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Br J Surg. 2017 Nov;104(12):1594-1608. doi: 10.1002/bjs.10659. Epub 2017 Sep 22.

Meta-analysis of immunonutrition in major abdominal surgery.

Author information

1
Department of General, Visceral and Transplantation Surgery, University of Heidelberg, Heidelberg, Germany.
2
Study Centre of the German Surgical Society, University of Heidelberg, Heidelberg, Germany.

Abstract

BACKGROUND:

The objective of this study was to evaluate the potential benefits of immunonutrition in major abdominal surgery with special regard to subgroups and influence of bias.

METHODS:

A systematic literature search from January 1985 to July 2015 was performed in MEDLINE, Embase and CENTRAL. Only RCTs investigating immunonutrition in major abdominal surgery were included. Outcomes evaluated were mortality, overall complications, infectious complications and length of hospital stay. The influence of different domains of bias was evaluated in sensitivity analyses. Evidence was rated according to the GRADE Working Group grading of evidence.

RESULTS:

A total of 83 RCTs with 7116 patients were included. Mortality was not altered by immunonutrition. Taking all trials into account, immunonutrition reduced overall complications (odds ratio (OR) 0·79, 95 per cent c.i. 0·66 to 0·94; P = 0·01), infectious complications (OR 0·58, 0·51 to 0·66; P < 0·001) and shortened hospital stay (mean difference -1·79 (95 per cent c.i. -2·39 to -1·19) days; P < 0·001) compared with control groups. However, these effects vanished after excluding trials at high and unclear risk of bias. Publication bias seemed to be present for infectious complications (P = 0·002). Non-industry-funded trials reported no positive effects for overall complications (OR 1·13, 0·88 to 1·46; P = 0·34), whereas those funded by industry reported large effects (OR 0·66, 0·48 to 0·91; P = 0·01).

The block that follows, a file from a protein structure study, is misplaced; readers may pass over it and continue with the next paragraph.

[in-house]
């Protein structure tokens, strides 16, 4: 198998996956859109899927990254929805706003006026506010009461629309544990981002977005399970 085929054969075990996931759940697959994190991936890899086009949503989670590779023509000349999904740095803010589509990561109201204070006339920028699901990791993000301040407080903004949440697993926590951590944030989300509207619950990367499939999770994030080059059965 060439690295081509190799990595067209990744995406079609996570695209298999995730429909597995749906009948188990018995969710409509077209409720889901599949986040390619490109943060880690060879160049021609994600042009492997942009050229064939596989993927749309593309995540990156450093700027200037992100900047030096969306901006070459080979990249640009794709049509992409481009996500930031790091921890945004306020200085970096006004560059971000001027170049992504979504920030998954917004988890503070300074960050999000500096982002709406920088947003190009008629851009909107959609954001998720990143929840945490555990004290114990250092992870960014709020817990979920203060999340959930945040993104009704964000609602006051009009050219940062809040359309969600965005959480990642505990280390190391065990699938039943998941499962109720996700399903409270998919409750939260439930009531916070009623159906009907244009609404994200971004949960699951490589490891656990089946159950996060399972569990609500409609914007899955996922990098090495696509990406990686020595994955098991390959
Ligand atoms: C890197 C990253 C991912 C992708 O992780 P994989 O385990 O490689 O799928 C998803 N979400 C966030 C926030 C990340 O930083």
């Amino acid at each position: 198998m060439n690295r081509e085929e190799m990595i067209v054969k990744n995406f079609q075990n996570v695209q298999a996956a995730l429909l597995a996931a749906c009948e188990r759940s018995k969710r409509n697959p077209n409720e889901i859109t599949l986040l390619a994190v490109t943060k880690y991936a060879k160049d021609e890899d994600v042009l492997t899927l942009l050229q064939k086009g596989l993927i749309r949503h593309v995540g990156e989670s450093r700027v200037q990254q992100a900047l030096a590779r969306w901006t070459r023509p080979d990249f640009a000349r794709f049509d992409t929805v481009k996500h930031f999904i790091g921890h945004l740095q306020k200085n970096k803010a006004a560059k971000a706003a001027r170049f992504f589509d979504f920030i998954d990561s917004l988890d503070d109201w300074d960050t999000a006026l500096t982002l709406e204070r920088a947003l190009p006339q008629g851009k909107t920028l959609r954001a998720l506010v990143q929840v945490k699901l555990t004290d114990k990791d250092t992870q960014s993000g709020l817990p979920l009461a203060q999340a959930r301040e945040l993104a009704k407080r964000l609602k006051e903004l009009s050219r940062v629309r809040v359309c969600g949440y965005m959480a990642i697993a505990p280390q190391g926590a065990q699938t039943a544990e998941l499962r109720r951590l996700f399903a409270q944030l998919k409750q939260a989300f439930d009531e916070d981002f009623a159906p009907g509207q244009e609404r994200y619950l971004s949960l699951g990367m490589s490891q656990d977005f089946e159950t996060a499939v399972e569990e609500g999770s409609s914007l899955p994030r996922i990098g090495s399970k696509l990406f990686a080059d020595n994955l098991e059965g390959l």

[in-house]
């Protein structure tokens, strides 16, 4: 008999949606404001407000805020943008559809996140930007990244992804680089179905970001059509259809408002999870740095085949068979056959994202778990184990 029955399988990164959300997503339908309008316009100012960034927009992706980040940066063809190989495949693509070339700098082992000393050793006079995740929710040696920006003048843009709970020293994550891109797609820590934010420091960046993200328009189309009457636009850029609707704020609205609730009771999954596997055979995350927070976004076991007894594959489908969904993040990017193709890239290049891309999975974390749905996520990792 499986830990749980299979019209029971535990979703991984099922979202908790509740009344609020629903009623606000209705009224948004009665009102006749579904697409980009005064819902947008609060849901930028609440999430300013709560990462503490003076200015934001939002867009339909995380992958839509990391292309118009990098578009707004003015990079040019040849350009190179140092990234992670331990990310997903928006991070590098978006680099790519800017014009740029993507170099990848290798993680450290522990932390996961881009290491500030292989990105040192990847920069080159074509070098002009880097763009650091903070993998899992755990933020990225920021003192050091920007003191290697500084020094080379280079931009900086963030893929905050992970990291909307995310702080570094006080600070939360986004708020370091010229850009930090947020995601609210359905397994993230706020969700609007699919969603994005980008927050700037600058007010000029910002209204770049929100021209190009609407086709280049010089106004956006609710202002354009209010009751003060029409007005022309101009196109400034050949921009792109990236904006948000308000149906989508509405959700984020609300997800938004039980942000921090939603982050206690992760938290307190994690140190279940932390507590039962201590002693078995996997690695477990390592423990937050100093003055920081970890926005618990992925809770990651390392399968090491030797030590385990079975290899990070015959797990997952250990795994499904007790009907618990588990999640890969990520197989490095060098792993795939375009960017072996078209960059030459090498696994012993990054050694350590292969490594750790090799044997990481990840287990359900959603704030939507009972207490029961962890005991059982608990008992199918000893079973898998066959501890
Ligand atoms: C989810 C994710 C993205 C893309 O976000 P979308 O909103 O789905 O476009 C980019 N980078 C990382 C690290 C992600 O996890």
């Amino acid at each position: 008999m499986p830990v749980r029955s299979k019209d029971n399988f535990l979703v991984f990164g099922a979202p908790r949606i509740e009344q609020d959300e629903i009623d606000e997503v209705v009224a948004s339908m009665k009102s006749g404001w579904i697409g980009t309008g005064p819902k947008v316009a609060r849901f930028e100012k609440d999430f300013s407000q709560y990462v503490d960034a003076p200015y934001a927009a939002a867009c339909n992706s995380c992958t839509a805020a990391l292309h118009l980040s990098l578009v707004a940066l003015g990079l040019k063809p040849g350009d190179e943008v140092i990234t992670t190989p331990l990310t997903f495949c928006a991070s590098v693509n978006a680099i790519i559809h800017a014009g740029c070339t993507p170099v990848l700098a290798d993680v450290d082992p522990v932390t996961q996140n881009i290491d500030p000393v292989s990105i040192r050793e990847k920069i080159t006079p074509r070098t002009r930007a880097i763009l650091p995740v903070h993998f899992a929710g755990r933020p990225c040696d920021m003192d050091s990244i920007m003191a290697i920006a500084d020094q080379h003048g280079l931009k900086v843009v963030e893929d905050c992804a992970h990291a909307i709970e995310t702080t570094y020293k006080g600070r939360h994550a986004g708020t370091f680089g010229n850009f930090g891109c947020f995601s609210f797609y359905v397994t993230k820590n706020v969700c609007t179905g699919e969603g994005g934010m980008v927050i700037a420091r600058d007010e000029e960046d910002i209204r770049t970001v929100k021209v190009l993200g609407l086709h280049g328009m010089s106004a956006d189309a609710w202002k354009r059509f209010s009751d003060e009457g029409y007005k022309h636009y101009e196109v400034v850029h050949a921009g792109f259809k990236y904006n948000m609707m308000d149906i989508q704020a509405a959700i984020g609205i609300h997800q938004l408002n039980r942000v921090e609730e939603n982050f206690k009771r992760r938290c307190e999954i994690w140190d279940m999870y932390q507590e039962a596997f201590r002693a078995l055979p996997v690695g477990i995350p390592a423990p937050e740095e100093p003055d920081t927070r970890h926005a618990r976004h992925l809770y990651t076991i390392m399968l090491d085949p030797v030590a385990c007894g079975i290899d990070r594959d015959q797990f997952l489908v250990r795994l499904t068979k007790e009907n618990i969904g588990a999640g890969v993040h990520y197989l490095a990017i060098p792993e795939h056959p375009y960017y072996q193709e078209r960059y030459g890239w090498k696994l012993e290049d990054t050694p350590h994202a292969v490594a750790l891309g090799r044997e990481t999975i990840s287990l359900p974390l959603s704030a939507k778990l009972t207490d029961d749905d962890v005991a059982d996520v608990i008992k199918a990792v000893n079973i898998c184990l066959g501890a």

CONCLUSION:

Immunonutrition after major abdominal surgery did not seem to alter mortality (GRADE: high quality of evidence). Immunonutrition reduced overall complications, infectious complications and shortened hospital stay (GRADE: low to moderate). The existence of bias lowers confidence in the evidence (GRADE approach).

PMID:
28940219
DOI:
10.1002/bjs.10659
[Indexed for MEDLINE]

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